A chapel built over a sacred spring, or "holy well"
Our final stop on the tour of The Burren was at the Kilmacdaugh Monastery. One of the significant features of this monastery is the slim 30 meter tall round tower! It's doorway is 7 meters above ground level!

The tall tower :)

We headed back to our hotel for dinner and some google mapping out our next day. (I highly recommend a GPS for anyone doing this in the future!)

Tuesday: We checked out of hotel to head south down to Cork, but stopped a few places along the way. First stop was the Bunratty Castle and Folk Park. So Cool!

The Folk Park brings to life a 19th century village. Here are some of the highlights:
This was a servant or peasants house... where, yes, their livestock lived in the house with them!
The cooking area
Some nice dishes... in my opinion!
Yes, that is a bedroom up there! Space was tight! They had a rolling ladder that was moved to the side of the room when not needed. Sounds like a perfect way to torture a sibling or punish a child that wouldn't behave. Stick them up there and move the ladder!
The Castle is the most complete and authentic medieval fortress in Ireland. Built in 1425 it was restored in 1954 to its former medieval splendor and now contains mainly 15th and 16th century furnishings, tapestries, and works of art which capture the mood of those times.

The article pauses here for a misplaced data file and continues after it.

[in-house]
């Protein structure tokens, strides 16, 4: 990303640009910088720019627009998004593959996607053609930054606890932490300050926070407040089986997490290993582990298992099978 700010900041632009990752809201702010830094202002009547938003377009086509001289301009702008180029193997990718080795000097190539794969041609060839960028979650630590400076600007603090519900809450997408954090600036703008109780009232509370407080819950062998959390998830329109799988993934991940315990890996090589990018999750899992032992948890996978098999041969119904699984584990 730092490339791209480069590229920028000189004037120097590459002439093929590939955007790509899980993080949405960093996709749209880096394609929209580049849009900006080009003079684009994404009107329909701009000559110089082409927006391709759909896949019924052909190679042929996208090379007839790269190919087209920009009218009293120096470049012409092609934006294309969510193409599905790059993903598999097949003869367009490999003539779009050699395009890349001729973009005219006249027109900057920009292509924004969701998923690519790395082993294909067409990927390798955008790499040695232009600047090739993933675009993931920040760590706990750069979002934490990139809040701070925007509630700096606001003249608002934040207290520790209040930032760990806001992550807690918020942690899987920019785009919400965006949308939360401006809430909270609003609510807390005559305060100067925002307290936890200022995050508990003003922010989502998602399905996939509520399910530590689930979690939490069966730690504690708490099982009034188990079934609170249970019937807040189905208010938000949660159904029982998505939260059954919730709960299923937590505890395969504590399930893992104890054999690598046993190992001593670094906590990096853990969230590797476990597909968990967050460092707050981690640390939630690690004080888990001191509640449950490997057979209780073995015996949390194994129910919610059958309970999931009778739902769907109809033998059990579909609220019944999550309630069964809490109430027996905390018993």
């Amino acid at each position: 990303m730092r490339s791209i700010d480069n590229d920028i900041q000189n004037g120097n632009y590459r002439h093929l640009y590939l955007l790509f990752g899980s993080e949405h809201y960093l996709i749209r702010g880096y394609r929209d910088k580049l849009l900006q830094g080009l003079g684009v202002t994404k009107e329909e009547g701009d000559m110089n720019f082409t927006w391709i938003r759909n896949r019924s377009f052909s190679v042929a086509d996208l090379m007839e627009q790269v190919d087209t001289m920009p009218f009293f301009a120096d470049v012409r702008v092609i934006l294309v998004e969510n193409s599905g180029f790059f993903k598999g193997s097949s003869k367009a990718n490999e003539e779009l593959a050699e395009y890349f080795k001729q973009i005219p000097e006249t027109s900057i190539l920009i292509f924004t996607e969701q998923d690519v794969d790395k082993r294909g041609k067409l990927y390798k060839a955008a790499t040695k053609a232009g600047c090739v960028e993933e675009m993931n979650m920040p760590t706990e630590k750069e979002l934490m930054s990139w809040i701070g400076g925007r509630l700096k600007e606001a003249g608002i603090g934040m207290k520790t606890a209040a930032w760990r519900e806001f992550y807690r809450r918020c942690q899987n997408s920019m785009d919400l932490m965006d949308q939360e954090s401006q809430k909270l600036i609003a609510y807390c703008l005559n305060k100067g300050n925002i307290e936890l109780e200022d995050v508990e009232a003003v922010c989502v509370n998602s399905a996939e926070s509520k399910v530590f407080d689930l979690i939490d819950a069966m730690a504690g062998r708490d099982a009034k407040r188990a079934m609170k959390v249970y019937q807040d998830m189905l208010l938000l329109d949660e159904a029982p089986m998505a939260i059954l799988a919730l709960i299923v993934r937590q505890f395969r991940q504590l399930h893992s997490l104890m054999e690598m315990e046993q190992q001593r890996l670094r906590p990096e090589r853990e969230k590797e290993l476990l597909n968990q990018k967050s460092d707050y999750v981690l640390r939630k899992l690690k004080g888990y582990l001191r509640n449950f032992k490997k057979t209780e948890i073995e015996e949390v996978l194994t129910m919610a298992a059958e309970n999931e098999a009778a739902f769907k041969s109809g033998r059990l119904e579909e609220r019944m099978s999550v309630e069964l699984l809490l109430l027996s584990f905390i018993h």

It even hosts medieval dinners for guests in the evening!
The inside dining hall.
I climbed all the way to the tippy-top!
It's a long way up some very narrow steps!

This was one of the houses in the village.
A pretty shade of blue, I thought!
The Rock of Cashel.
This is a tourist trap. It was expensive to get in to and not worth it at all! It is under renovation, but still. Very disappointing. Many of the things we saw for free were much cooler than this. The one great thing about it was the views from its grounds since it sits on a huge hill!